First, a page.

One of my favorite perfumes brands is M. Micallef. In this case the reasons are very easy to explain they feel French to me. This is a brand which has always exuded a Gallic sense of style from the day I first smelled Gaiac through to the present day. The founders and creative directors Martine Micallef and Geoffrey Nejman are French. The perfumer, Jean-Claude Astier, who has worked on all of the releases is also French. So maybe it is in the blood. Or maybe it is something else.
Martine Micallef and Geoffrey Nejman
When I say these smell French to me I mean they carry an undeniable elegance above the everyday. There may be no country which wears its elegance on its sleeve more effortlessly than France. M. Micallef also display an effortless elegance. These have always felt like perfumes to be worn when I want to project my own personal sophistication. Even if I am wearing an M. Micallef fragrance under one of my ever-present Hawaiian shirts in my mind I see it as elevated because of its presence. The latest release Osaito has become one of my favorites within the entire line because it takes one of the most pedestrian styles of perfume, citrus, and infused it with this indigenous grace.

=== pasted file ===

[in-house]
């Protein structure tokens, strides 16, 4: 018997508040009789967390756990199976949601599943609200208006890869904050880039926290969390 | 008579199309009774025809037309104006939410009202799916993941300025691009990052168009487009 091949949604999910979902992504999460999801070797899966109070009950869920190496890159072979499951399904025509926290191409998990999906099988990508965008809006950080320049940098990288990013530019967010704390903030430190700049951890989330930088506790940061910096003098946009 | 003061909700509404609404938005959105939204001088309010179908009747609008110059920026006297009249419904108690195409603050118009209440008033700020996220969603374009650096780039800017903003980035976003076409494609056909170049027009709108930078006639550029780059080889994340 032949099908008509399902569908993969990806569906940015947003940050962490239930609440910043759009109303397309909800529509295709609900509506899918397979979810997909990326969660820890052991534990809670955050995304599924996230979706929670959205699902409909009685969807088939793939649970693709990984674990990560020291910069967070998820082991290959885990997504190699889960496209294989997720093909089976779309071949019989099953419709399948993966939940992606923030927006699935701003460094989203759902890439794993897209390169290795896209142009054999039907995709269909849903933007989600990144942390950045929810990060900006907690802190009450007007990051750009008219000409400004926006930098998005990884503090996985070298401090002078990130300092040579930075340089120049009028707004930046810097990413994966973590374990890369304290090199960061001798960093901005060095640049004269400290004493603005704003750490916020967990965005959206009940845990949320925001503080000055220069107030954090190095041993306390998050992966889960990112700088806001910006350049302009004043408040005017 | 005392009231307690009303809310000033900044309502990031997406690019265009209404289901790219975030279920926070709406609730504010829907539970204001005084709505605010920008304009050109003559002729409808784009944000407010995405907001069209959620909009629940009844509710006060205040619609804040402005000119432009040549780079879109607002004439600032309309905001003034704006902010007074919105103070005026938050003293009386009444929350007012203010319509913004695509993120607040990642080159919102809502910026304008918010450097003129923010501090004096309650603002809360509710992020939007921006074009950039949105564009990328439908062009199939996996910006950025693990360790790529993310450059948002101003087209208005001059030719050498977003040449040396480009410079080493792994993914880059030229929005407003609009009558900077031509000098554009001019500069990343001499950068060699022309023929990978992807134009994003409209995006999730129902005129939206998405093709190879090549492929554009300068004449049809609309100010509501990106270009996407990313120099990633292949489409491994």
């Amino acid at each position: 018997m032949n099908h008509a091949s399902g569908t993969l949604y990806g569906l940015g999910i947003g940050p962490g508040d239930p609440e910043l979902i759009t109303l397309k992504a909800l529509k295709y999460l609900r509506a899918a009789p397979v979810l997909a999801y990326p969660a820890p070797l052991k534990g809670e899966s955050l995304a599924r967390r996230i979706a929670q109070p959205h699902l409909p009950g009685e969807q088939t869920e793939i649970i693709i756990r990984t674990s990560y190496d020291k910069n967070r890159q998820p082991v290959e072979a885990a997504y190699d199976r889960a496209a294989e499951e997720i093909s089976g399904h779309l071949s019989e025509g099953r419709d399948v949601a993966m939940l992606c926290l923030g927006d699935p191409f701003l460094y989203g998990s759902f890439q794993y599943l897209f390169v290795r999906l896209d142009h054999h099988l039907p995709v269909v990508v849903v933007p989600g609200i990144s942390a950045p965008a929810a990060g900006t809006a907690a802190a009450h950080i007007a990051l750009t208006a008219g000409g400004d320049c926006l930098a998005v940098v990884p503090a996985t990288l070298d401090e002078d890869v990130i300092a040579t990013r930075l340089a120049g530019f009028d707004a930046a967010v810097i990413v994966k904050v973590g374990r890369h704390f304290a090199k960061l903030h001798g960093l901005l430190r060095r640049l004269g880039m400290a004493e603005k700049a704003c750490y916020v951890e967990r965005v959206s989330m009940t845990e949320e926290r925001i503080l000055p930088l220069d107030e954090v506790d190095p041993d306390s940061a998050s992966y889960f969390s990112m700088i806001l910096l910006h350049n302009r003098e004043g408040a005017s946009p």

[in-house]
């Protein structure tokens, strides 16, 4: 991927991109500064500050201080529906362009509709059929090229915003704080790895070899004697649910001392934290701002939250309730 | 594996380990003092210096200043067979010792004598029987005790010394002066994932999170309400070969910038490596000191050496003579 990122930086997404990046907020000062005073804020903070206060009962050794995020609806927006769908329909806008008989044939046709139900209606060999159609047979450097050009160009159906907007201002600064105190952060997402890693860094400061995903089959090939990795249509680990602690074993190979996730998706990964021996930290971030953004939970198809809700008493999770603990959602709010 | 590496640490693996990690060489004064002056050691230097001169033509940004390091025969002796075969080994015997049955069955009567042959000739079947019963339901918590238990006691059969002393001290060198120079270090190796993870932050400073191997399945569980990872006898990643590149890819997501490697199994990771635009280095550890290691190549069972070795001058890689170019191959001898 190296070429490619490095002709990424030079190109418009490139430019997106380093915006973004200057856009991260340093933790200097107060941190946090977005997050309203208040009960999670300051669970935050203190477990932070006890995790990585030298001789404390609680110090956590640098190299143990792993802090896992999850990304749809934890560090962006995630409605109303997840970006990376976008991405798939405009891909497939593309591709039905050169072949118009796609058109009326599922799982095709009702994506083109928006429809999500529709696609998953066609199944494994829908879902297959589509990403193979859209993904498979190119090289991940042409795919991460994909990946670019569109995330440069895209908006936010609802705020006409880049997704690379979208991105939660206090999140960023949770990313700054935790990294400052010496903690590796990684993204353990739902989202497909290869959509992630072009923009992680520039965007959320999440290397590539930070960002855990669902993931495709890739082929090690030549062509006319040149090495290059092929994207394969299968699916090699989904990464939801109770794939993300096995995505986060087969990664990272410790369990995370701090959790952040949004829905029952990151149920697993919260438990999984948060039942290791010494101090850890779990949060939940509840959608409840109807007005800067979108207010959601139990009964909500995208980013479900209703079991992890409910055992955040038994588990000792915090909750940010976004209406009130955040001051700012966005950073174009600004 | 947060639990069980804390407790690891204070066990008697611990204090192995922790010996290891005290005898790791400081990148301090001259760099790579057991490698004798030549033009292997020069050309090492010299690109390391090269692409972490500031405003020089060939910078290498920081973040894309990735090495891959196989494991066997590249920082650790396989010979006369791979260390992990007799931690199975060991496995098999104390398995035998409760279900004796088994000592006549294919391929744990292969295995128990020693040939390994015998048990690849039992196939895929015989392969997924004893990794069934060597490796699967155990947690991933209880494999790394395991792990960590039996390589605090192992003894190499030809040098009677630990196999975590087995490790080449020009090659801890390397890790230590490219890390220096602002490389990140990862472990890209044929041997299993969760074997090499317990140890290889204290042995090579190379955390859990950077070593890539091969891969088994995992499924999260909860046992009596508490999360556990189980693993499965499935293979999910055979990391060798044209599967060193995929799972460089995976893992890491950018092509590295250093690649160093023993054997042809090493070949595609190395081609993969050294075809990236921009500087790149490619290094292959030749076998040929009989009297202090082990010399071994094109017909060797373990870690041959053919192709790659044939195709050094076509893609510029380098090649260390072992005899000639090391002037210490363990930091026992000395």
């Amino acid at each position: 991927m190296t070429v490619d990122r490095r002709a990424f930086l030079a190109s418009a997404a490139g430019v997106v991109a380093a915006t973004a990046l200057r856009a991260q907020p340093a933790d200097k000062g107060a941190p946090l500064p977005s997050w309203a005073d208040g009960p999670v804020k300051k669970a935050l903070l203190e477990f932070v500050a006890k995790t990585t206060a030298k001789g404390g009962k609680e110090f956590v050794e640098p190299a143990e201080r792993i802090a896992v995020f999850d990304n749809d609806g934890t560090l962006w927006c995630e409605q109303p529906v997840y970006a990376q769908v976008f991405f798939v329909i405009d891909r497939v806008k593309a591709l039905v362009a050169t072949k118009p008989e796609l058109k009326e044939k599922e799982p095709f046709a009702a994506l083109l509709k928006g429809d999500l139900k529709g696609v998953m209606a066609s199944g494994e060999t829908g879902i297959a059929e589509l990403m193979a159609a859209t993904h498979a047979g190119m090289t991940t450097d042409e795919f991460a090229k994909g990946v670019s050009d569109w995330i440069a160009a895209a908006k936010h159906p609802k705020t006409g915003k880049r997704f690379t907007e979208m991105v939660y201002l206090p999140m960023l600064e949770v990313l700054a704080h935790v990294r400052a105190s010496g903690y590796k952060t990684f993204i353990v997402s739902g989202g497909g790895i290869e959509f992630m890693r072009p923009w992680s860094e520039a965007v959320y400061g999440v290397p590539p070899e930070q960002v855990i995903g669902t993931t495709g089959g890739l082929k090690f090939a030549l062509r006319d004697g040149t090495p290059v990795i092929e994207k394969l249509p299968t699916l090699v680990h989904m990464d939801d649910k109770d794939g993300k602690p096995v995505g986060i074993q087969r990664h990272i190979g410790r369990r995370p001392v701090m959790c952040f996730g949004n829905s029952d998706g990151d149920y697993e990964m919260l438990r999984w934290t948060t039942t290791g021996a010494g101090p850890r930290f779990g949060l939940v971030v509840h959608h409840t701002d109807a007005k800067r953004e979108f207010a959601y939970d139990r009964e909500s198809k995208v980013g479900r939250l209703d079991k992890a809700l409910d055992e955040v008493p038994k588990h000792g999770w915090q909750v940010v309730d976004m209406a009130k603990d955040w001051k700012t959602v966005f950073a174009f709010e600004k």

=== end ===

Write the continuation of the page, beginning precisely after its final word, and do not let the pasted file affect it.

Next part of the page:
Osaito is the follow-up to last year’s Akowa but it is diametrically different. I found Akowa to be a delightfully overstuffed expression of olfactory ideas. Osaito is minimalist in comparison. Throughout the development of Osaito the very familiar is infused with something more. Mme Micallef was the creative director in charge of Osaito and with M. Astier they have made a fantastic citrus.
Osaito opens with a very typical Mediterranean accord of grapefruit, lemon, along with Calone and ozonic notes. The first few moments are not going to prepare you for the rest of the development. You might even stifle a yawn. Then M. Astier adds in immortelle and myrtle. This combination is a rich riff on typical citrus developments. Immortelle adds a treacly maple syrup which the top accord is happy to ride on top of. The myrtle applies a variation where an herbal aspect is twinned to a floral. This has also been a staple of Mediterranean inspired fragrances. With the immortelle it sheds that common quality for something more sophisticated as it is allowed to breathe a little more freely in Osaito. As in Akowa there is a “secret ingredient” which is a wood. I would describe it as mahogany-like. Deeper than a lighter cypress or cedar. Sandalwood adds in the familiar. Taken together it is a luxurious woody foundation.
Osaito has 10-12 hour longevity and average sillage.
Osaito is one of the best citrus perfumes I have tried in the last couple of years. When I tried it at Esxence it didn’t impress me as much as it has when given the opportunity to be the sole focus of my attention. Since my return I keep wanting to go back and revise my 10-best list from the show. Osaito belongs on it. It is an elegant French citrus which is no surprise considering the brand from which it comes from.
Disclosure: This review was based on a sample I received at Esxence 2016.